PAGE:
Saturday, May 31, 2008


A few years ago I had the privilege of attending both BookExpo and ToyFair. I forget at which of these events it was that I discovered the company Eeboo, but I quickly decided they had the coolest product ever. Their catalog was full of sweet domino packs and card games and growth charts, all with art from amazing illustrators and designers like Chris Raschka, Dan Yaccarino, and Ross MacDonald. Their products come straight out of an artist's dreamworld.

My admiration was further multiplied when, years later, I came across amazing Little Nemo themed art supplies, and upon checking the manufacturer, saw the Eeboo brand once again. Yes, they have great taste.

Check out these amazing products! They're just a sampling. Be sure to hunt around Eeboo's site... they've got even more McCay product there.

Thursday, May 29, 2008

Lusitania Review

Via The Constant Viewer, you can read a 1918 movie review for McCay's animated masterpiece "The Sinking of the Lusitania." The reviewer struggles with what to make of an animated cartoon that, for the first time in history, is not intended for humorous entertainment... Here are some excerpts:
Winsor McCay seems the only American today interested in exploring this medium. Animations are particularly suited for the young.... However, after the amusements of Flip and Gertie, with his re-enactment of the Lusitania offense McCay turns pointedly away from the little ones, and assaults us with horror.... It is visually powerful in its intermingling of direct facts and outraged sentiment.... There is something at once momentous and audacious when an animated cartoon asks me to weep and rage.... But it's safe to say that McCay has engendered yet another shift in the history of this flickering art form. The animated cartoon, for better or worse, now has aspirations.

Tuesday, May 27, 2008

Windsor McKay who?

I figured the blog would get some extra hits if I included a post with common misspellings...

So just for the record... It's Winsor, not Windsor. And it's McCay, not McKay or Mackay. You see his name spelled wrong almost as often as you see it right. Not that I blame anyone - they're both tricky. Imagine if he had continued going by his actual given first name too: Zenas!

I think the most ironic misspelling is on the Juried Awards section of the Annie Awards site. As they talk about the accomplishments that led to Canemaker winning the Winsor McCay Award, they mention that his tome on "Windsor McCay" is an essential reference!

Sunday, May 25, 2008

Brian Fies

Eisner Award winning comic artist Brian Fies has written more than once about his admiration for Winsor McCay. And his love shows through when he describes purchasing one of the original Gertie drawings. What a treasure! He writes about it here, here, and here.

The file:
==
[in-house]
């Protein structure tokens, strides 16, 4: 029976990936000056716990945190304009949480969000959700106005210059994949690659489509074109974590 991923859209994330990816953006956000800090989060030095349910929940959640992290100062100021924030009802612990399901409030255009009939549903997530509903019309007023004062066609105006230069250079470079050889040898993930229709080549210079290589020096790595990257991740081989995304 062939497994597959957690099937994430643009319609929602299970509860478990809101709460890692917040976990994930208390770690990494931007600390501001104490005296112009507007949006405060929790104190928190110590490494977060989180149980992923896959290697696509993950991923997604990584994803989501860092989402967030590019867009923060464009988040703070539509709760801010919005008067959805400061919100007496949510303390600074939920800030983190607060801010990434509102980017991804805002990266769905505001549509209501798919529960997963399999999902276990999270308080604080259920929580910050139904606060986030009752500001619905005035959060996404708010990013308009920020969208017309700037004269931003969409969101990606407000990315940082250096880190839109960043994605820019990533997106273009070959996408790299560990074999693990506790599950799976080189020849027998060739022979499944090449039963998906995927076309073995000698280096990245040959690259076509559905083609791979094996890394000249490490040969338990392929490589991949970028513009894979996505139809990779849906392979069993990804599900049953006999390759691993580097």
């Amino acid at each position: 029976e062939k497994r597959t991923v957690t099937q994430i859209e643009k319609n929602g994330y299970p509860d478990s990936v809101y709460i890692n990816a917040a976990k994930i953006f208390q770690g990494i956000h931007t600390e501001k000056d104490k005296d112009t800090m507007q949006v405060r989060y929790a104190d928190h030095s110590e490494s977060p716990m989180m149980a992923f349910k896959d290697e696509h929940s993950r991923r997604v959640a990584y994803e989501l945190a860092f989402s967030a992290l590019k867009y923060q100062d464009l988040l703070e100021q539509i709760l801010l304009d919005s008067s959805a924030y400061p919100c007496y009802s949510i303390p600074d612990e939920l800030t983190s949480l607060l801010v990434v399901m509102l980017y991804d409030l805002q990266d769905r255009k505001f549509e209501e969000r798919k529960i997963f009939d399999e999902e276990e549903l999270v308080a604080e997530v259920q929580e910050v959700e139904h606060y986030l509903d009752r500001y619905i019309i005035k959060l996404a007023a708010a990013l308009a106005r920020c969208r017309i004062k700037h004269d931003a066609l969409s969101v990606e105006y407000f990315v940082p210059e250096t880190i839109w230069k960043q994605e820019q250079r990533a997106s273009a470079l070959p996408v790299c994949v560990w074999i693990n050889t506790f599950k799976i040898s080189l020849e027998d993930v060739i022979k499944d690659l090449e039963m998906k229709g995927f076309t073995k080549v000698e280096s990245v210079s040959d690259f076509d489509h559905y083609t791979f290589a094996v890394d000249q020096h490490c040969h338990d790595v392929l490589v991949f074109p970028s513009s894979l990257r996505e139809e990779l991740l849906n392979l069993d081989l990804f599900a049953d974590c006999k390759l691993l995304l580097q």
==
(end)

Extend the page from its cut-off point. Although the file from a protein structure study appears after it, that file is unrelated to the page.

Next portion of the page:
Friday, May 23, 2008

McCay Day

An article appeared in the Muskegon Chronicle about Spring Lake District Library's upcoming "McCay Day." Here are some excerpts:
Famed animator and illustrator Winsor McCay will finally get his very own day in his hometown of Spring Lake Village.

As part of next month's Spring Lake Heritage Festival, The Spring Lake District Library will host the first Winsor McCay Day July 17 at the library, a day that will include events for all age groups. [Correction! The article has it wrong... the Festival is in June, McCay Day is June 17]

McCay Day events kick off at 10:30 a.m. with a special pre-school story time. Pre-school age children will be able to make a brontosaurus-shaped stuffed reading buddy based on images of Gertie the Dinosaur, one of McCay's most famous cartoons, then bring it to the story time.

At 2 p.m. local artist and illustrator Kevin Collier will host "I'm OK with McCay," which will include an introduction to McCay and his work, as well a a cartooning and comics class. The program is designed for adults and children starting in third grade.

The day also will include a Winsor McCay Film Festival starting at 7 p.m. McCay's animated films, "How a Mosquito Operates" and "The Sinking of the Lusitania" will be shown along with the documentary, "Remembering Winsor McCay" by film historian John Canemaker.

You can read the whole article here: Spring Lake Heritage Festival to honor animation pioneer Winsor McCay

Wednesday, May 21, 2008

Title Card

"Winsor McCay, Inventor of Animated Drawing"

It appears McCay himself thought he was first. I wonder if he was even aware of Blackton??? McCay's work looks nothing like the few fiddlings that preceded it. Perhaps he was working from complete originality - unaware of anything prior to build from... Or maybe he knew of Blackton, but considered his process so different as to be a different art form...

(Later Update: Okay - I just recently discovered that McCay actually worked WITH Blackton when creating his (McCay's) animated films. In my mind, this just confuses things all the more... Did Blackton ALSO see McCay's work as significantly different than his own, as a brand new art form? Odd...)